United States – 1950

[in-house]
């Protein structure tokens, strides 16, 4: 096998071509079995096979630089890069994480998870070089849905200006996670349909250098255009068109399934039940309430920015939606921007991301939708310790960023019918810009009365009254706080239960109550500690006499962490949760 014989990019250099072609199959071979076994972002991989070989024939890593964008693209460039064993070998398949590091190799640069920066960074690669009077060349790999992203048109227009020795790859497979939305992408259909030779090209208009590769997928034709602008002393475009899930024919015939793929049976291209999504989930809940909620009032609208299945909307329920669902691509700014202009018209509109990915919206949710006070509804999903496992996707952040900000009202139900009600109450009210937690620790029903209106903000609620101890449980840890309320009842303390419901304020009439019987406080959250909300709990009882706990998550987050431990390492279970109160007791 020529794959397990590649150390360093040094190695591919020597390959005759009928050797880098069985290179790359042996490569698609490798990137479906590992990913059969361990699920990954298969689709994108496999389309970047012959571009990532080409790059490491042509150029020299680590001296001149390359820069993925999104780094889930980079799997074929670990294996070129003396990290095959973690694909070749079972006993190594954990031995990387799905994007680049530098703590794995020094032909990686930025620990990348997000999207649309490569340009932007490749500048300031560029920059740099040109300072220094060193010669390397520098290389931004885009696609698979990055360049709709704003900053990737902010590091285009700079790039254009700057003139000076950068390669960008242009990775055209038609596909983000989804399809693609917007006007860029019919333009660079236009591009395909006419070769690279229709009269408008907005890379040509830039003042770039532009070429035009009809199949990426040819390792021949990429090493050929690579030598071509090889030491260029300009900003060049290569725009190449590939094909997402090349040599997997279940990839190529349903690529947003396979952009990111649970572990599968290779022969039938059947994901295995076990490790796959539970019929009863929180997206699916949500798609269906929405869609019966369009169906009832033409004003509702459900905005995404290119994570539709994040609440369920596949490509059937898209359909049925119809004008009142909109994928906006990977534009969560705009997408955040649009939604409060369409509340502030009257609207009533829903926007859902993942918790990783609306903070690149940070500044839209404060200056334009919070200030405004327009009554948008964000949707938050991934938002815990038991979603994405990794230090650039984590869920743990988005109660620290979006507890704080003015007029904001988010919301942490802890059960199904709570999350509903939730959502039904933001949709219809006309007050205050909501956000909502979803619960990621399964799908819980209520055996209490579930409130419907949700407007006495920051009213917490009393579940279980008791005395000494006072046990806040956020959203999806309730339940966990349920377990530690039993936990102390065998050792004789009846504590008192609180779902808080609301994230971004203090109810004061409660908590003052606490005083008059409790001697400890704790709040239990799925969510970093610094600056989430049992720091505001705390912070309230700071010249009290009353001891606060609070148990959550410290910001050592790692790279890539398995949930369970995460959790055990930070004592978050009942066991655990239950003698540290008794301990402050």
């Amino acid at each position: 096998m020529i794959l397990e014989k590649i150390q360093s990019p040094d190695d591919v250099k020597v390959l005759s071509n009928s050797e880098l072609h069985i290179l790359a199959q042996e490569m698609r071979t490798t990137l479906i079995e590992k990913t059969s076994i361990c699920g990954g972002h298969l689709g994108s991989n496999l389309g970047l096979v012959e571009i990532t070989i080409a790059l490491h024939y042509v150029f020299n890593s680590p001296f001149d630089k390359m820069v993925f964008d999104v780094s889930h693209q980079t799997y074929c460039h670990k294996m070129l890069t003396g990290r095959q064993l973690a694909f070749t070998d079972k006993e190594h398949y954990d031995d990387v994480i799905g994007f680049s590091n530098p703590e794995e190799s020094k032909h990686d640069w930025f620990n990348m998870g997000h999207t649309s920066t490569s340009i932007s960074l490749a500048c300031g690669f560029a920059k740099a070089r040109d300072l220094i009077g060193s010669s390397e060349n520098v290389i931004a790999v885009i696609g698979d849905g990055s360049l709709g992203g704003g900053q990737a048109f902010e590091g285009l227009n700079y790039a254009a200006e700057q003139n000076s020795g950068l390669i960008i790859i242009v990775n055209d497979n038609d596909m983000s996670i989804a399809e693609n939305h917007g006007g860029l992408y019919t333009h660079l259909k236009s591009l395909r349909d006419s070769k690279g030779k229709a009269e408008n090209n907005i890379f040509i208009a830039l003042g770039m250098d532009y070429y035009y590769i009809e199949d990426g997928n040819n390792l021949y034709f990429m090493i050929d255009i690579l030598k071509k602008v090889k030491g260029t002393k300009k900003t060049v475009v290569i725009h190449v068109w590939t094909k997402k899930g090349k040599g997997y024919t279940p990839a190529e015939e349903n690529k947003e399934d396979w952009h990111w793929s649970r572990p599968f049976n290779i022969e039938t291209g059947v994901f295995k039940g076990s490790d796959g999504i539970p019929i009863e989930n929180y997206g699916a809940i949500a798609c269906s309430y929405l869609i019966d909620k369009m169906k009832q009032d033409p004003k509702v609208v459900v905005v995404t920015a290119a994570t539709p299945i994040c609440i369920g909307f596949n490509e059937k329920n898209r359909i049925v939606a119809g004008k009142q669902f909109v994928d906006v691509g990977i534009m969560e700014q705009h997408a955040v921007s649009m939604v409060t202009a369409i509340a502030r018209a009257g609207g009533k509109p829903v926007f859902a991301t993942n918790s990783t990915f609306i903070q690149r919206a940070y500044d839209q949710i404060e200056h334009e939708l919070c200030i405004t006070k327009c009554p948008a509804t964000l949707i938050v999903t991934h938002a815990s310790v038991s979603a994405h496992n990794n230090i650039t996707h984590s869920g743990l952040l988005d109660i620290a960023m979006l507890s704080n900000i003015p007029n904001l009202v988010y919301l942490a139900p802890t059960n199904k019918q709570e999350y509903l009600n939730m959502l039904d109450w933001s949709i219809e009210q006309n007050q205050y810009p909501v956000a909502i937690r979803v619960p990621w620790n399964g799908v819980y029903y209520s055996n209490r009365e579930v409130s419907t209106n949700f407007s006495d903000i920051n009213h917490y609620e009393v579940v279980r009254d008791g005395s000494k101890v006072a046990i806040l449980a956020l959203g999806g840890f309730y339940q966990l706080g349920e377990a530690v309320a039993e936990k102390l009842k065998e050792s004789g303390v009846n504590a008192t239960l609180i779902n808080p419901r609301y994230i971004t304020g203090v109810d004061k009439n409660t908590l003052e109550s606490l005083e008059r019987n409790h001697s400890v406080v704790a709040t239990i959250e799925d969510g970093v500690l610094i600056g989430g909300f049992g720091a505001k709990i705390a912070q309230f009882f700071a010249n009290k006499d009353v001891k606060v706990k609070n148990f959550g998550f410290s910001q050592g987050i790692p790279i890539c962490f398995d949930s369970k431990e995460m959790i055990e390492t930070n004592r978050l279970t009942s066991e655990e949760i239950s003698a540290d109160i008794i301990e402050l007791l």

Peter Kitchell American Artist: B. 1950 – Peter Kitchell believes that “Color is like music. One color is meaningless by itself, it takes its meaning from its relationship to other colors, from the rhythm of its structure.” The child of two architects, Kitchell was primed to be an artist at an early age and encouraged to paint. After the family moved from Exeter, NH to San Francisco, Kitchell attended art classes for children at the Museum of Modern Art and De Young Museum beginning at five and was exposed to modern abstract painting by the age of nine. In the late 60’s he studied with Rolf Penn, a former Bauhaus student of Kandinsky and Klee. By 1970 and technically proficient, Peter Kitchell decided that he could learn more from travel than school and set off on a journey that took him through Europe, Northern and Central Africa, the Caribbean and across the United States. Shortly thereafter, he went from the museums of Europe to the raw desert culture of Morocco, travelling throughout the African continent. Kitchell painted or drew every day, teaching himself watercolor while living among the Berber and Tuareg tribes. His large scale watercolors reference nature, both primal and pastoral, influences of the landscapes and cultures he has experienced, the light and color absorbed during those travels. Kitchell’s paintings “…are not really abstract,” but rather, “are objects, pictures of things. The paintings are elements of a story that unconsciously suggest ‘something.’ I am successful if I can figure out what they suggest in a universal way…creating a picture story.” Kitchell shows consistently at several galleries and his works are included in the prestigious corporate collections of ATand T Dean Witter & Co., ITEL, Stanford University, Bank of America, ARCO, Westinghouse Corporation and IBM Corporation.